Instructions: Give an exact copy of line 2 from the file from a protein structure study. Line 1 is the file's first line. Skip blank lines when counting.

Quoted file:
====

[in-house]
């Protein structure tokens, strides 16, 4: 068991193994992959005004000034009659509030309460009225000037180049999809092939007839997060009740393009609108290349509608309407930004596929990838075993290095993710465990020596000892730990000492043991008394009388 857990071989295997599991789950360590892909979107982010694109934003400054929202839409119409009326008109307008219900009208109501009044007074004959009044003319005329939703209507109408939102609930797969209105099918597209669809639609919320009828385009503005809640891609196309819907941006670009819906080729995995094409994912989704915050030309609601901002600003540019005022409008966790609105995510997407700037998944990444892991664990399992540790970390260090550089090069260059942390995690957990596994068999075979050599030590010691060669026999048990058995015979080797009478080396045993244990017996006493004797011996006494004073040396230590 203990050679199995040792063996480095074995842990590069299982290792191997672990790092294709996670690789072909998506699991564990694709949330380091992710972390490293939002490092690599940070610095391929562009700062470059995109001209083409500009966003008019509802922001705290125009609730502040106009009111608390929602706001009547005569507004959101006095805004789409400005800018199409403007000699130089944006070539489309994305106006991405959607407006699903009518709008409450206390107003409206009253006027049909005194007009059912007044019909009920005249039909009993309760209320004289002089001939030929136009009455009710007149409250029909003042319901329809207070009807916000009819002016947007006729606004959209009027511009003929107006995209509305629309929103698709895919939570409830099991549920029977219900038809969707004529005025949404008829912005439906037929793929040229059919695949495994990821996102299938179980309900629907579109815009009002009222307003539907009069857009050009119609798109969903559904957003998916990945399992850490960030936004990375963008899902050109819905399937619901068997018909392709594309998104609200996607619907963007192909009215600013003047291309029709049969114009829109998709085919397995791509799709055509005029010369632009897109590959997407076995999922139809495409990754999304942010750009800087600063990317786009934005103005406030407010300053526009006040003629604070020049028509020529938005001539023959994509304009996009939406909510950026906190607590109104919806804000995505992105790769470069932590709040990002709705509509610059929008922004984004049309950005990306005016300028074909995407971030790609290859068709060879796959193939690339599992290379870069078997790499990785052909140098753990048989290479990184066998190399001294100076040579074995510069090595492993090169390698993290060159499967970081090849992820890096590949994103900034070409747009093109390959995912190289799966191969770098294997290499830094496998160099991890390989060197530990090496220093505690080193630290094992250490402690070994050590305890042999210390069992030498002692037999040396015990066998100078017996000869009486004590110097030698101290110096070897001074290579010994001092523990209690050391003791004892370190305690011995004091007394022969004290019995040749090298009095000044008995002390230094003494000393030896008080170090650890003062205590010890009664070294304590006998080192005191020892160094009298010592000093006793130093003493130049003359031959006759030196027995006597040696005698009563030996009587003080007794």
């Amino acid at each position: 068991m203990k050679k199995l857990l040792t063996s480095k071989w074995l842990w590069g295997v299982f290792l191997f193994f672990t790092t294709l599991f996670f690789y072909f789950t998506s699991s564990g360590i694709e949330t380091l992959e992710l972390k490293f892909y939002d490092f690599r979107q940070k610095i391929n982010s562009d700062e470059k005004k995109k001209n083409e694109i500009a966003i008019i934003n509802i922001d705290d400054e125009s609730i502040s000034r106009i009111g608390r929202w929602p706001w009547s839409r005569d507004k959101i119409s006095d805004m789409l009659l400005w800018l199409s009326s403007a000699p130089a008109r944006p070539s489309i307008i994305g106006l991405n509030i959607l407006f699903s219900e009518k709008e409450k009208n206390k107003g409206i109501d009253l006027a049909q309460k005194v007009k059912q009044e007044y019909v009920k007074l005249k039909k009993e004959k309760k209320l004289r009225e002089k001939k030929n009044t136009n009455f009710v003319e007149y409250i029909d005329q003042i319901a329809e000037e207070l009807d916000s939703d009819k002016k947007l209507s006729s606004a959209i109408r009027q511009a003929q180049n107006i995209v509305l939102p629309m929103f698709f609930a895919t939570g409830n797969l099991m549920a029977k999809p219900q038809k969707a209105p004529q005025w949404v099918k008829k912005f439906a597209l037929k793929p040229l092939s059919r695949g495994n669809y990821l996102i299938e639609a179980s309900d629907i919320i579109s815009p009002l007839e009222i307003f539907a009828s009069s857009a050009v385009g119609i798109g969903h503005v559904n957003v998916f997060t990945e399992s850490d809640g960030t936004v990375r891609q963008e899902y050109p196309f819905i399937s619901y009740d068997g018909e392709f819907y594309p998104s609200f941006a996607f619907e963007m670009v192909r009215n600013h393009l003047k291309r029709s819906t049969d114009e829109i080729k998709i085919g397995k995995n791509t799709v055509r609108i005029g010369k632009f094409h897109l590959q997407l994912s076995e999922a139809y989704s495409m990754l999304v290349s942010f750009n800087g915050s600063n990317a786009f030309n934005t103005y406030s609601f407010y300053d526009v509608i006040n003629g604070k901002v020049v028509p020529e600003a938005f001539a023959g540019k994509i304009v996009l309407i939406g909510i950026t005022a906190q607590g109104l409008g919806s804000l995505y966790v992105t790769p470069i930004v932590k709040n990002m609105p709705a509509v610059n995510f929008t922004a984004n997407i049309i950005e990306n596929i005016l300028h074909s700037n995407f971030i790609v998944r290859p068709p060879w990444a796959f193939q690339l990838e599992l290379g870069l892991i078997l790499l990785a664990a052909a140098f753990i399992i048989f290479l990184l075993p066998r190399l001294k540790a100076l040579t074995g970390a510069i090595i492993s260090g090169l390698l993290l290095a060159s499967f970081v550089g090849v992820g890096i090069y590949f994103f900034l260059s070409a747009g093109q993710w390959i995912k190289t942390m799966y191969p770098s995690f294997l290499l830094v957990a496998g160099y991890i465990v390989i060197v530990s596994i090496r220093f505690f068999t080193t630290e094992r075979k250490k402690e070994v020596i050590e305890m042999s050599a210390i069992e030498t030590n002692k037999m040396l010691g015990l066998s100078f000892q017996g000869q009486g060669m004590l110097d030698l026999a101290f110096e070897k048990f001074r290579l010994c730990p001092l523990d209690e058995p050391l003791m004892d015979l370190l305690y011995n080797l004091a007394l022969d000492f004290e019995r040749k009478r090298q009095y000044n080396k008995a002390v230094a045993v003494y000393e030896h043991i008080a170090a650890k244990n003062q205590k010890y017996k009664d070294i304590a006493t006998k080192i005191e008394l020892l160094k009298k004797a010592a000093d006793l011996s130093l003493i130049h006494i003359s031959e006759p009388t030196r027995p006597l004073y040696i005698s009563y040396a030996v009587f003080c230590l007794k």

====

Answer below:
């Protein structure tokens, strides 16, 4: 068991193994992959005004000034009659509030309460009225000037180049999809092939007839997060009740393009609108290349509608309407930004596929990838075993290095993710465990020596000892730990000492043991008394009388 857990071989295997599991789950360590892909979107982010694109934003400054929202839409119409009326008109307008219900009208109501009044007074004959009044003319005329939703209507109408939102609930797969209105099918597209669809639609919320009828385009503005809640891609196309819907941006670009819906080729995995094409994912989704915050030309609601901002600003540019005022409008966790609105995510997407700037998944990444892991664990399992540790970390260090550089090069260059942390995690957990596994068999075979050599030590010691060669026999048990058995015979080797009478080396045993244990017996006493004797011996006494004073040396230590 203990050679199995040792063996480095074995842990590069299982290792191997672990790092294709996670690789072909998506699991564990694709949330380091992710972390490293939002490092690599940070610095391929562009700062470059995109001209083409500009966003008019509802922001705290125009609730502040106009009111608390929602706001009547005569507004959101006095805004789409400005800018199409403007000699130089944006070539489309994305106006991405959607407006699903009518709008409450206390107003409206009253006027049909005194007009059912007044019909009920005249039909009993309760209320004289002089001939030929136009009455009710007149409250029909003042319901329809207070009807916000009819002016947007006729606004959209009027511009003929107006995209509305629309929103698709895919939570409830099991549920029977219900038809969707004529005025949404008829912005439906037929793929040229059919695949495994990821996102299938179980309900629907579109815009009002009222307003539907009069857009050009119609798109969903559904957003998916990945399992850490960030936004990375963008899902050109819905399937619901068997018909392709594309998104609200996607619907963007192909009215600013003047291309029709049969114009829109998709085919397995791509799709055509005029010369632009897109590959997407076995999922139809495409990754999304942010750009800087600063990317786009934005103005406030407010300053526009006040003629604070020049028509020529938005001539023959994509304009996009939406909510950026906190607590109104919806804000995505992105790769470069932590709040990002709705509509610059929008922004984004049309950005990306005016300028074909995407971030790609290859068709060879796959193939690339599992290379870069078997790499990785052909140098753990048989290479990184066998190399001294100076040579074995510069090595492993090169390698993290060159499967970081090849992820890096590949994103900034070409747009093109390959995912190289799966191969770098294997290499830094496998160099991890390989060197530990090496220093505690080193630290094992250490402690070994050590305890042999210390069992030498002692037999040396015990066998100078017996000869009486004590110097030698101290110096070897001074290579010994001092523990209690050391003791004892370190305690011995004091007394022969004290019995040749090298009095000044008995002390230094003494000393030896008080170090650890003062205590010890009664070294304590006998080192005191020892160094009298010592000093006793130093003493130049003359031959006759030196027995006597040696005698009563030996009587003080007794």